=> Julie Barlow and Jean-Benoît Nadeau, The Bonjour Effect, St. Martin’s Press, 2016, 25.99 dollars.

  • Les “serveuses” americaines ne sont pas des professionnelles. Les Francaises le sont. Les serveuses americaines apportent et mettent sur la table et servent un peu comme “a la maison”. Je prefere les garcons francais etant moi-meme francaise et aimant etre bien servie.

  • The Americans tend to be free-spirited, open-minded, casual, and entrepreneurial (business-minded). The French tend to be feudal, top-down, conservative (less risk-taking), and semi-German in their formality such as “amt” and “behörde.”

  • En tant que Française, je suis souvent affligée par l’incorrection des serveurs et serveuses français à Paris. Ils interrompent sans vergogne la conversation que vous menez avec vos amis pour vous demander si “tout va bien”. C’est insupportable. Récemment, une jeune serveuse a fait remarquer mon âge à mes collègues pour me discréditer !!!

  • On doit tout simplement s’adapter. Je préfère les serveurs américains. Le client a toujours raison en Amérique. Cela explique ce niveau de rendement dans les affaires economiques américaines. Quand je vais à un restaurant, je veux qu’on soit aimable avec moi. Je veux qu’on me montre de l’attention également. Aller dans un restaurant, c’est un lieu de refuge et de détente. Je ne veux pas me faire gronder par un serveur. Je pense que la difference de culture perdure parce qu’en France le service est compris dans l’addition tandis qu’aux USA, le service n’est pas toujours obligatoire. Le serveur doit etre gentil et courtois pour gagner ma bonne grâce. C’est tout simplement juste! “Le désir de tout homme est de se sentir important.” Un homme dans un restaurant n’en demande pas moins.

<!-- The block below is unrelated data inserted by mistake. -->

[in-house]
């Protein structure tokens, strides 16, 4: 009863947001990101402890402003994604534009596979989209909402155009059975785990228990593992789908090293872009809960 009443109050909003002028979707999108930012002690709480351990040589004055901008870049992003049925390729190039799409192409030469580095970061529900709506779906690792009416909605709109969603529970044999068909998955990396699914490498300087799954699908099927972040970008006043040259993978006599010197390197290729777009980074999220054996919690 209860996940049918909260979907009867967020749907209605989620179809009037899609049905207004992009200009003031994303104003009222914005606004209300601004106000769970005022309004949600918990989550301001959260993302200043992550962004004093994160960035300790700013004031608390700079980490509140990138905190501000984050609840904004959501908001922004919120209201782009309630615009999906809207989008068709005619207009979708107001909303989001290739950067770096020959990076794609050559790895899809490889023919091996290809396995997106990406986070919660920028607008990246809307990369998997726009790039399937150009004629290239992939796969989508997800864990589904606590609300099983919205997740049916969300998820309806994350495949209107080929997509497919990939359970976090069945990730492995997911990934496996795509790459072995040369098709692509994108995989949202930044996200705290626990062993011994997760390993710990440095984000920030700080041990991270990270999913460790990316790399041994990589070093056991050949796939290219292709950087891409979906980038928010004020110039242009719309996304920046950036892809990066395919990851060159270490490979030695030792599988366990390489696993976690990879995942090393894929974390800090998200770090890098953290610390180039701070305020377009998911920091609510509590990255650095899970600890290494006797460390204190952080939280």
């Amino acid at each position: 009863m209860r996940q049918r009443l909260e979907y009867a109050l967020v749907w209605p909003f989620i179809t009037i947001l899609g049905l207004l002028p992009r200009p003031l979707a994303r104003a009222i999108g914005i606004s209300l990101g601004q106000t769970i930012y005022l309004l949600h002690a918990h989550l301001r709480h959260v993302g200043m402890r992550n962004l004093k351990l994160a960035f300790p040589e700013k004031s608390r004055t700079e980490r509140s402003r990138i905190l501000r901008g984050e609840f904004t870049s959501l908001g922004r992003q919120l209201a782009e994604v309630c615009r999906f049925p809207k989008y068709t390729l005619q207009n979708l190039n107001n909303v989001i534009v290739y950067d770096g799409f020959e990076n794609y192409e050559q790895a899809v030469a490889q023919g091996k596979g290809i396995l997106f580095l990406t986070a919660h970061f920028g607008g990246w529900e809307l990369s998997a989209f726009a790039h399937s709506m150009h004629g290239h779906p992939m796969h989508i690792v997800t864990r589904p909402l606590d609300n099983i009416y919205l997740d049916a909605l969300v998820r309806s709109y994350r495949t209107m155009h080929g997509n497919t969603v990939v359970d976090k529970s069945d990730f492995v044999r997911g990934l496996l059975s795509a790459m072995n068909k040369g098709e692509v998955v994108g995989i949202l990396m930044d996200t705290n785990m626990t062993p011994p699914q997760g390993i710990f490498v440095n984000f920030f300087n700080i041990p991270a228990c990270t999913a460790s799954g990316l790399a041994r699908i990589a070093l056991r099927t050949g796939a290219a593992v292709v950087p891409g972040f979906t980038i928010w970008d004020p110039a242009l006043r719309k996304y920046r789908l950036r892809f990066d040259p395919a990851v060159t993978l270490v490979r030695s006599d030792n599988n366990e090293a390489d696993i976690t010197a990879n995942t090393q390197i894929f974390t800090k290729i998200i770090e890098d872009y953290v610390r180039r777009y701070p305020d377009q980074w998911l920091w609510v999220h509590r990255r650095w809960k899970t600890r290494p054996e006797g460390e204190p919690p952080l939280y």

• I’ve never found a French waiter rude, but then I’ve never been to Paris. We are going to Paris next year. I guess I am about to test these ideas. Once in Marseilles, at a quayside restaurant, a very dignified waiter was serving a large table next to us from an immense platter of mixed seafood held in one hand, while he grasped a crab between two spoons held in the other. The crab slipped from his grasp, flew into the air, slid across our table, and stopped directly in front our delighted 9 year-old daughter, who proceeded to crack and eat it. The other table, full of happy French diners, burst into uproarious laughter. The waiter was mortified, but recovered, and was most gracious to all.

  • I have my doubts as to whether the waiter in Vancouver was really a victim of “cultural differences.” It sounds like an excuse for a court case. I have always found the waiters in most Paris restaurants to be very competent. They are not overly friendly, unless you are in a cafe or other casual place. The same is true in the French countryside. As long as the food is good and the service is competent I don’t care how friendly they are, whether in France or North America. On the other hand, I do expect them to be polite.